Friday, January 25, 2008

Is Java Bad for You?

How do Heavily Constrained programming environments - such as Java, C#, and friends - effect our thinking and creativity?

I think the goal of heavy constraints and requirements started out as a way to get better code by automatically checking as much stuff as possible mechanically. It all started with compile time type checking and has extended into things I don't want to know about.

Anyway, the result is that it's hard to write code with these tools. From what I hear - and I don't do Java, C#, and friends - the 'programmers' spend most of their time figuring out what API's and Design Patterns to use. I don't find that fun at all.

I usually spend most of my time trying to better understand the problems I'm trying to solve and creating software structures which mimic the nature of the problem. After I've coded and tested one of these structures, I call it a 'solution'.

In other words: I don't use Design Patterns and don't think in terms of API's.

Does that make me a dinosaur?

I don't think so.

I gravitate toward unrestricted programming environments. My first introduction was SCO Xenix around 1986 or 87. I became really excited as I realized how easy it was to do mundane tasks by stringing filters together in pipelines. I could accomplish more useful work in 1/10th the time [or so it seemed] than I could writing special programs to do the same thing.

In addition to being faster, it was more fun. I spent more and more of my energy solving problems rather than conforming to code writing rules.

The same thing happened when I discovered Python - and now to a similar extent Ruby. Scripting languages with good support for dynamic strings, arrays, hashes and objects are wonderful. They handle all the details of what I need - as a coder - to do the job.

How do I keep from hurting myself when the Programming Environment doesn't keep tabs on me?

Well, it's not a problem. I just test as I go and keep rewriting my code so it works, is more succinct, and tighter. [I guess you call that Refactoring now - we used to call it rewriting]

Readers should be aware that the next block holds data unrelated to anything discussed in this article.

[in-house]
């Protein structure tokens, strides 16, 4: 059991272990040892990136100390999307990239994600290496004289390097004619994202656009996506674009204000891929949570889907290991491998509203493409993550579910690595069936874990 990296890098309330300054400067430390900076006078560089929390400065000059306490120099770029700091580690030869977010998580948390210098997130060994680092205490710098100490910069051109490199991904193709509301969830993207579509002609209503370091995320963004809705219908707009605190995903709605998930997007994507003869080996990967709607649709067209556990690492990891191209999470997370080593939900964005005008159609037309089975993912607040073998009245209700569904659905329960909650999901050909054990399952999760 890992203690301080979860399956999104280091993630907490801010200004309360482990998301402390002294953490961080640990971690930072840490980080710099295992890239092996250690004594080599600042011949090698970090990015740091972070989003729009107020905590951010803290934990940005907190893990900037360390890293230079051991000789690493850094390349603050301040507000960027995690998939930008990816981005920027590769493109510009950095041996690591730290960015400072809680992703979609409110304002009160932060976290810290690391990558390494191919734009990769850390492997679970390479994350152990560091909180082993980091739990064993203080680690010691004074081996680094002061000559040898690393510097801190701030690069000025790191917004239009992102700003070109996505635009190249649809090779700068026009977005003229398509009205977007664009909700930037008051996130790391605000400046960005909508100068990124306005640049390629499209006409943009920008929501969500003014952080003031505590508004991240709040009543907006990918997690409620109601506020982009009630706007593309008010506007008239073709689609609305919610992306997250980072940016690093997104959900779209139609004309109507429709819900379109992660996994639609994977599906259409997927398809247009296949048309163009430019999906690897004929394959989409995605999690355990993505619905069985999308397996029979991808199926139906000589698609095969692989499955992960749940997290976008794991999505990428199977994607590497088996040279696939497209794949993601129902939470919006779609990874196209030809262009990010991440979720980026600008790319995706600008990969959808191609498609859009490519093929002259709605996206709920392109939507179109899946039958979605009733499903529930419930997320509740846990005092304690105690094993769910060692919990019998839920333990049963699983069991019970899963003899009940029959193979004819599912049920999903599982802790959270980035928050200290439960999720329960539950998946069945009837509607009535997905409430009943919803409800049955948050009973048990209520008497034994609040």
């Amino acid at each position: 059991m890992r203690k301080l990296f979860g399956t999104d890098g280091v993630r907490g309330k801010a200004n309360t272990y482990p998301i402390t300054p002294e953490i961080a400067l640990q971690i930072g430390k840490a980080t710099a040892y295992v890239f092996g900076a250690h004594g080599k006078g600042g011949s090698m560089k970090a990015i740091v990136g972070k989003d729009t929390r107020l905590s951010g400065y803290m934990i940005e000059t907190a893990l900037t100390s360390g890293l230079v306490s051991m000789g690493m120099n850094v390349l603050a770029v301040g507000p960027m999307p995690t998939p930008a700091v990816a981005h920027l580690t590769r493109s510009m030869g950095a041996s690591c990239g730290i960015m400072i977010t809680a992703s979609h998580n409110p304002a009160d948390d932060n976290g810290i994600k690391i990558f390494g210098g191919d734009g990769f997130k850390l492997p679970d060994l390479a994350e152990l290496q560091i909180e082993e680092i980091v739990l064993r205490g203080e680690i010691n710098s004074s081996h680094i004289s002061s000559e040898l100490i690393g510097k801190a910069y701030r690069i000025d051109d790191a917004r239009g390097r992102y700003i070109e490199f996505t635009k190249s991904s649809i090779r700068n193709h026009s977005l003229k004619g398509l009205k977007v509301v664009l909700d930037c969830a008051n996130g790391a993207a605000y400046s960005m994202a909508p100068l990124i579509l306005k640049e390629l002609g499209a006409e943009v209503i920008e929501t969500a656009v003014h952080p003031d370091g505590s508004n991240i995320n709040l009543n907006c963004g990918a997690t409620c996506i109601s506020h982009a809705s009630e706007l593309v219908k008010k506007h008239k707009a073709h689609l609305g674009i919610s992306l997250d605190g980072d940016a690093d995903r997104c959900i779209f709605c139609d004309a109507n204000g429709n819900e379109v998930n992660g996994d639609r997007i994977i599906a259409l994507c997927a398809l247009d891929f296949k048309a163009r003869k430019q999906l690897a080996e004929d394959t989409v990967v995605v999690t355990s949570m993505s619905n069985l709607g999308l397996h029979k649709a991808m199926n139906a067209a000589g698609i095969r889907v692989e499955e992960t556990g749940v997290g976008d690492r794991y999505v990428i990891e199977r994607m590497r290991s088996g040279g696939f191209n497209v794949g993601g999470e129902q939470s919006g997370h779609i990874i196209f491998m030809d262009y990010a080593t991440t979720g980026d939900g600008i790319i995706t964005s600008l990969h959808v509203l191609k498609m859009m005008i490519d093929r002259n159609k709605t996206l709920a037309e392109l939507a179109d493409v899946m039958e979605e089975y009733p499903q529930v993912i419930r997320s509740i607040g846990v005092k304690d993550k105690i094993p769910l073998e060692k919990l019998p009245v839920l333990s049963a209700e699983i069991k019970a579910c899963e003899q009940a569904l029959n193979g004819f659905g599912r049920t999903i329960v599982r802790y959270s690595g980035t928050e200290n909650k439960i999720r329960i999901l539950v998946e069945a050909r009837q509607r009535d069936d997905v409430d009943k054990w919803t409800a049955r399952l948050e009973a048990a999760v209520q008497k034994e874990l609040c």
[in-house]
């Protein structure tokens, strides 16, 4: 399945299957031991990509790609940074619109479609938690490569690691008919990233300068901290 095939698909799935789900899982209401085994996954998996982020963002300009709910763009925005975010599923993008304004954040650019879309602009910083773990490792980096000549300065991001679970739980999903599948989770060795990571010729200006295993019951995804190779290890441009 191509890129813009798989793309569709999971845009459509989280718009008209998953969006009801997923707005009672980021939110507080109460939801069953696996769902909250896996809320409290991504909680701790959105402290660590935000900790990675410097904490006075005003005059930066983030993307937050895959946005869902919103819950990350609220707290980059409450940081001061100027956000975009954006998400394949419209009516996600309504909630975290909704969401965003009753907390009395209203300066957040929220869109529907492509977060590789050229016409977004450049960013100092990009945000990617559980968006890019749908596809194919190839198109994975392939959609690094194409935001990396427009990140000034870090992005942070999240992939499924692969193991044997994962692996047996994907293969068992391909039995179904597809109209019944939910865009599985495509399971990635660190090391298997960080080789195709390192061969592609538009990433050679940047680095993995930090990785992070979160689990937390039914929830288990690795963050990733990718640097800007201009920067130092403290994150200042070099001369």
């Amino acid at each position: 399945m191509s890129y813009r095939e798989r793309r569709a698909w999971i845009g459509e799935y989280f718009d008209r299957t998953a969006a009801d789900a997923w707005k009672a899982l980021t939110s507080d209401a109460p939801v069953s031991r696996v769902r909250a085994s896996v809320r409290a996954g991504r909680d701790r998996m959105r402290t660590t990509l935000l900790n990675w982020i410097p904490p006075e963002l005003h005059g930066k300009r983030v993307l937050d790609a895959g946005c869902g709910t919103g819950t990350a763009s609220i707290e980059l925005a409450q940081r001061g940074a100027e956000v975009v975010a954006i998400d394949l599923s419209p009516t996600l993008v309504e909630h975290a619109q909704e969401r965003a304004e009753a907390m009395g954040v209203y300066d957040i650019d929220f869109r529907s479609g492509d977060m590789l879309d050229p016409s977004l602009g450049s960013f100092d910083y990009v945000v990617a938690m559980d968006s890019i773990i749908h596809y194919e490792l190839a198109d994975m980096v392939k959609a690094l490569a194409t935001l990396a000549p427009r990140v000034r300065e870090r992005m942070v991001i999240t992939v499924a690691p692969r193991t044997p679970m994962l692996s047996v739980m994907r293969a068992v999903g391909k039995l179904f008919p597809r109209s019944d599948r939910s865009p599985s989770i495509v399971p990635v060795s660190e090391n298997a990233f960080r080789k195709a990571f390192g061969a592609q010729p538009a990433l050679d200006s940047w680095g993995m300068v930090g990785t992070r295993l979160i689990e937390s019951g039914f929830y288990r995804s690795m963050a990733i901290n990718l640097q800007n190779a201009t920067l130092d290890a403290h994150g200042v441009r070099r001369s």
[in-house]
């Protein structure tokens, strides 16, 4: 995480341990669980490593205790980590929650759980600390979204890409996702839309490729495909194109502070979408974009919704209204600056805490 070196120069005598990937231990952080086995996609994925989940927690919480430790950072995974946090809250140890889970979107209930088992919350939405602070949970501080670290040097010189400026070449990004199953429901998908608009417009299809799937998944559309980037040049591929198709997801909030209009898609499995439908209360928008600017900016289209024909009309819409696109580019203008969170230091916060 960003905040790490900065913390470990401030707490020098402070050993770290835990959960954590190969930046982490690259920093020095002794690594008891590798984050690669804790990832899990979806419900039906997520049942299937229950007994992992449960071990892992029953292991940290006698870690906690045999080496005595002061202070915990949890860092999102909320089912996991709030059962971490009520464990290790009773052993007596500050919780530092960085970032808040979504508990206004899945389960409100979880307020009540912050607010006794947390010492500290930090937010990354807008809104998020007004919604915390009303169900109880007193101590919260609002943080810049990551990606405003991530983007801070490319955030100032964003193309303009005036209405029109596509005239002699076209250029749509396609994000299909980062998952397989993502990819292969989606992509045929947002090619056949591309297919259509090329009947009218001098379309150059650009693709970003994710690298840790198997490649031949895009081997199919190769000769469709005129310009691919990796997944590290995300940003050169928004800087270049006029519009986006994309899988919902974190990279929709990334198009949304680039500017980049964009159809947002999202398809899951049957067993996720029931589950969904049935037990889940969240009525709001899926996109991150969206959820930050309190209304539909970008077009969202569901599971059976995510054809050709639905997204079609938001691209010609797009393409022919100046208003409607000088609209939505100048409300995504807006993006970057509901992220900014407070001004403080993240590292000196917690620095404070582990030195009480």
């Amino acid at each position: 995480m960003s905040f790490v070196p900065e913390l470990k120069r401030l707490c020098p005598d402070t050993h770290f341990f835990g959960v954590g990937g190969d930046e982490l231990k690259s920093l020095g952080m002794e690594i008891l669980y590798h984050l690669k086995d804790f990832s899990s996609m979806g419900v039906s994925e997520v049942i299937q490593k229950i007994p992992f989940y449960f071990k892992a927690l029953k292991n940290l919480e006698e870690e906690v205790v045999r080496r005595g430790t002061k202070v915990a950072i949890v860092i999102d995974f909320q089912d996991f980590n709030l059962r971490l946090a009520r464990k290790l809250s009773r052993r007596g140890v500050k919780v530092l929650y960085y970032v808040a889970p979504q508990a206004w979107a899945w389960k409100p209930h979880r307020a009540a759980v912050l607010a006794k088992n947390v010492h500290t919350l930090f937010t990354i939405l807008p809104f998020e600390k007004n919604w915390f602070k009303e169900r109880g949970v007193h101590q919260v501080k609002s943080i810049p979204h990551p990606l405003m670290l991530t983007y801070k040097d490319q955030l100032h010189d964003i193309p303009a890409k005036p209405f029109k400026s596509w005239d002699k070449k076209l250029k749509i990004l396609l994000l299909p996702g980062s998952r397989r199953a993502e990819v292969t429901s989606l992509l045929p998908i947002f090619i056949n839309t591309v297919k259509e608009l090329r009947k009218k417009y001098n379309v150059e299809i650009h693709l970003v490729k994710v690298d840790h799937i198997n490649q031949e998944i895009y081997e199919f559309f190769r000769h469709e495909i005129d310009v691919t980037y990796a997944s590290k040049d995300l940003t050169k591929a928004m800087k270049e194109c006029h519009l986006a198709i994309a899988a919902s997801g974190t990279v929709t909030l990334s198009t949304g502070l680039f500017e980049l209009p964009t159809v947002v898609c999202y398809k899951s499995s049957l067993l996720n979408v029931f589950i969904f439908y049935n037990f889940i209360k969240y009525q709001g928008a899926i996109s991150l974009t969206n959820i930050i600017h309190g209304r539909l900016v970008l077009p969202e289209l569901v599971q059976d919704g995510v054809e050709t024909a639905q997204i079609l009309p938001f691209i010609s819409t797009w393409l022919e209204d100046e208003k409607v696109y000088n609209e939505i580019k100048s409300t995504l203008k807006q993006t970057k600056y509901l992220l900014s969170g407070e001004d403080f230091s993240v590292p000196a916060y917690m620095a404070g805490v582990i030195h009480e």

The facts are that Anyone can write bad code - and restrictive frameworks don't stop them. Anyone can also write good code - if they take the time to learn how and pay attention to what they are doing. And restrictive languages don't help with that either.

When I need a solution - I just think one up (or two or three) up and try it out. It's easy to write the code, change it, test it, and refine it. In a verbose, API laden environment like Java, that cycle isn't so easy - or at least is a heck of a lot more verbose.

I suspect that restrictive environment programmers get dulled down by the drudgery of just writing the code and learning all the API's. There is so little room for creativity that they lose it - creativity is something you have to practice and cultivate.

As a result, they get used to solving problems by applying packages and patterns. They don't really design: they apply old designs to new problems and hope that they work. [BTW, that's the reality behind Anti-Patterns]

So, I guess it makes sense: if everything you do is a cut-and-paste of something somebody else thought up, you would apply that to Design as well.

God, that's boring!

If I'm write, then Design Patterns are a result of Boring Programming Tools which create Bored, Dull Programmers and more Bad Code.

I don't think that's a good thing.

What do you think?

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